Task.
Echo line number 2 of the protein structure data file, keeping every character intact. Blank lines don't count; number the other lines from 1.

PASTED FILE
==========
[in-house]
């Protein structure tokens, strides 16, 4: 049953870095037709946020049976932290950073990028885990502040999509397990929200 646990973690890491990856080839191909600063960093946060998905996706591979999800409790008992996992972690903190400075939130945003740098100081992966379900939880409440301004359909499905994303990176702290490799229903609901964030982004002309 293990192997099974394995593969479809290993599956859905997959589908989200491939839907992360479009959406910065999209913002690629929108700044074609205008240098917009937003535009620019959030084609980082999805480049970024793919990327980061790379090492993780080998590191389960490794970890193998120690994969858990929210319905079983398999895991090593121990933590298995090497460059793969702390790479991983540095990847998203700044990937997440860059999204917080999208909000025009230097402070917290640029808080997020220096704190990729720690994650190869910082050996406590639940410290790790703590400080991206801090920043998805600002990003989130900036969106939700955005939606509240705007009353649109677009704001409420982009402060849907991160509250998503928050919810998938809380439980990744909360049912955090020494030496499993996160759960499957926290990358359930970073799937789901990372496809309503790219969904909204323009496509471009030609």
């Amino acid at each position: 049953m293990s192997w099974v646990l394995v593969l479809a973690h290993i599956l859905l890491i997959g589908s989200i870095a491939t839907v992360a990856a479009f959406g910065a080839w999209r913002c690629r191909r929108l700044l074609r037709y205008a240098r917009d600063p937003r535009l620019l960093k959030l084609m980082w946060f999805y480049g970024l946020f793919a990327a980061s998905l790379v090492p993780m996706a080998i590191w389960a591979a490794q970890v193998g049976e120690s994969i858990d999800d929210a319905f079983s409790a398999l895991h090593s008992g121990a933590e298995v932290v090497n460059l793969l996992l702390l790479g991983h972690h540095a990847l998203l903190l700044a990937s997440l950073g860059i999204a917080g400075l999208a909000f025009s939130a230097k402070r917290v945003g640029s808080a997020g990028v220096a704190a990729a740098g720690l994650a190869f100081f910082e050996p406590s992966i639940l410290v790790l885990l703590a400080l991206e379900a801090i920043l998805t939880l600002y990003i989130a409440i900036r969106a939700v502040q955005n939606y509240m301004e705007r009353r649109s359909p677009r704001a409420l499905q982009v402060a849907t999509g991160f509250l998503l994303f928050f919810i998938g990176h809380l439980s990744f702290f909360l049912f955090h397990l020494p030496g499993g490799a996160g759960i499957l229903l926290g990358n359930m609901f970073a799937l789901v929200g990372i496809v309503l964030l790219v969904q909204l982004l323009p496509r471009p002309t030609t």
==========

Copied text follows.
């Protein structure tokens, strides 16, 4: 049953870095037709946020049976932290950073990028885990502040999509397990929200 646990973690890491990856080839191909600063960093946060998905996706591979999800409790008992996992972690903190400075939130945003740098100081992966379900939880409440301004359909499905994303990176702290490799229903609901964030982004002309 293990192997099974394995593969479809290993599956859905997959589908989200491939839907992360479009959406910065999209913002690629929108700044074609205008240098917009937003535009620019959030084609980082999805480049970024793919990327980061790379090492993780080998590191389960490794970890193998120690994969858990929210319905079983398999895991090593121990933590298995090497460059793969702390790479991983540095990847998203700044990937997440860059999204917080999208909000025009230097402070917290640029808080997020220096704190990729720690994650190869910082050996406590639940410290790790703590400080991206801090920043998805600002990003989130900036969106939700955005939606509240705007009353649109677009704001409420982009402060849907991160509250998503928050919810998938809380439980990744909360049912955090020494030496499993996160759960499957926290990358359930970073799937789901990372496809309503790219969904909204323009496509471009030609």